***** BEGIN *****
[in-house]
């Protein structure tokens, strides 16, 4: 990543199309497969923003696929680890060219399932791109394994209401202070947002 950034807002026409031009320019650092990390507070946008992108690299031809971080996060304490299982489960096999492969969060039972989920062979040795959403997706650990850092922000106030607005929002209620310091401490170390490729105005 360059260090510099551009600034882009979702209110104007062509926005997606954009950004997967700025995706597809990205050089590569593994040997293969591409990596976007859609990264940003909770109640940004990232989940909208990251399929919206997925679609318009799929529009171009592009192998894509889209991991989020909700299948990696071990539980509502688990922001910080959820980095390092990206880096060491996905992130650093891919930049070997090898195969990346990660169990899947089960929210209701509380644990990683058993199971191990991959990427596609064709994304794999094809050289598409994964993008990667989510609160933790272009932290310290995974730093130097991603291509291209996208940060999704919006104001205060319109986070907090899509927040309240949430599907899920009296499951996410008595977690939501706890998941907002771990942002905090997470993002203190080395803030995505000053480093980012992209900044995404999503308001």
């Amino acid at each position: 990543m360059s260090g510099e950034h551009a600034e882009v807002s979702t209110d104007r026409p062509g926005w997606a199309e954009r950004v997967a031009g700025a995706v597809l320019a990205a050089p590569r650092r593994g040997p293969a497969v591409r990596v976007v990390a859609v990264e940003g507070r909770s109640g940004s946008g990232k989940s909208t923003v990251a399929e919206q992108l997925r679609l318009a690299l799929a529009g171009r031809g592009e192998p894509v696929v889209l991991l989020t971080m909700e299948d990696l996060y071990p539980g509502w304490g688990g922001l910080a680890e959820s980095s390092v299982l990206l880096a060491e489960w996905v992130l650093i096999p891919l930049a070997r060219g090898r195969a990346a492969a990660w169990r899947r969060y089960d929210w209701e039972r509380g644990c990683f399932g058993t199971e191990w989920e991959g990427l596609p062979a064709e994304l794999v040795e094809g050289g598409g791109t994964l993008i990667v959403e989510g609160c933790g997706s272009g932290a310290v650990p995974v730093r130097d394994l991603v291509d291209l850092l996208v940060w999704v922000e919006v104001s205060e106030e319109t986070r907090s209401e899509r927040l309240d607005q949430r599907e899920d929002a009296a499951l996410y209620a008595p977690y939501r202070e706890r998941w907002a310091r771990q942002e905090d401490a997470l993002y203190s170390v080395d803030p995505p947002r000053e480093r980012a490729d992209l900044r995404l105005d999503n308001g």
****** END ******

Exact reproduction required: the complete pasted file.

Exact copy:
[in-house]
């Protein structure tokens, strides 16, 4: 990543199309497969923003696929680890060219399932791109394994209401202070947002 950034807002026409031009320019650092990390507070946008992108690299031809971080996060304490299982489960096999492969969060039972989920062979040795959403997706650990850092922000106030607005929002209620310091401490170390490729105005 360059260090510099551009600034882009979702209110104007062509926005997606954009950004997967700025995706597809990205050089590569593994040997293969591409990596976007859609990264940003909770109640940004990232989940909208990251399929919206997925679609318009799929529009171009592009192998894509889209991991989020909700299948990696071990539980509502688990922001910080959820980095390092990206880096060491996905992130650093891919930049070997090898195969990346990660169990899947089960929210209701509380644990990683058993199971191990991959990427596609064709994304794999094809050289598409994964993008990667989510609160933790272009932290310290995974730093130097991603291509291209996208940060999704919006104001205060319109986070907090899509927040309240949430599907899920009296499951996410008595977690939501706890998941907002771990942002905090997470993002203190080395803030995505000053480093980012992209900044995404999503308001």
């Amino acid at each position: 990543m360059s260090g510099e950034h551009a600034e882009v807002s979702t209110d104007r026409p062509g926005w997606a199309e954009r950004v997967a031009g700025a995706v597809l320019a990205a050089p590569r650092r593994g040997p293969a497969v591409r990596v976007v990390a859609v990264e940003g507070r909770s109640g940004s946008g990232k989940s909208t923003v990251a399929e919206q992108l997925r679609l318009a690299l799929a529009g171009r031809g592009e192998p894509v696929v889209l991991l989020t971080m909700e299948d990696l996060y071990p539980g509502w304490g688990g922001l910080a680890e959820s980095s390092v299982l990206l880096a060491e489960w996905v992130l650093i096999p891919l930049a070997r060219g090898r195969a990346a492969a990660w169990r899947r969060y089960d929210w209701e039972r509380g644990c990683f399932g058993t199971e191990w989920e991959g990427l596609p062979a064709e994304l794999v040795e094809g050289g598409g791109t994964l993008i990667v959403e989510g609160c933790g997706s272009g932290a310290v650990p995974v730093r130097d394994l991603v291509d291209l850092l996208v940060w999704v922000e919006v104001s205060e106030e319109t986070r907090s209401e899509r927040l309240d607005q949430r599907e899920d929002a009296a499951l996410y209620a008595p977690y939501r202070e706890r998941w907002a310091r771990q942002e905090d401490a997470l993002y203190s170390v080395d803030p995505p947002r000053e480093r980012a490729d992209l900044r995404l105005d999503n308001g």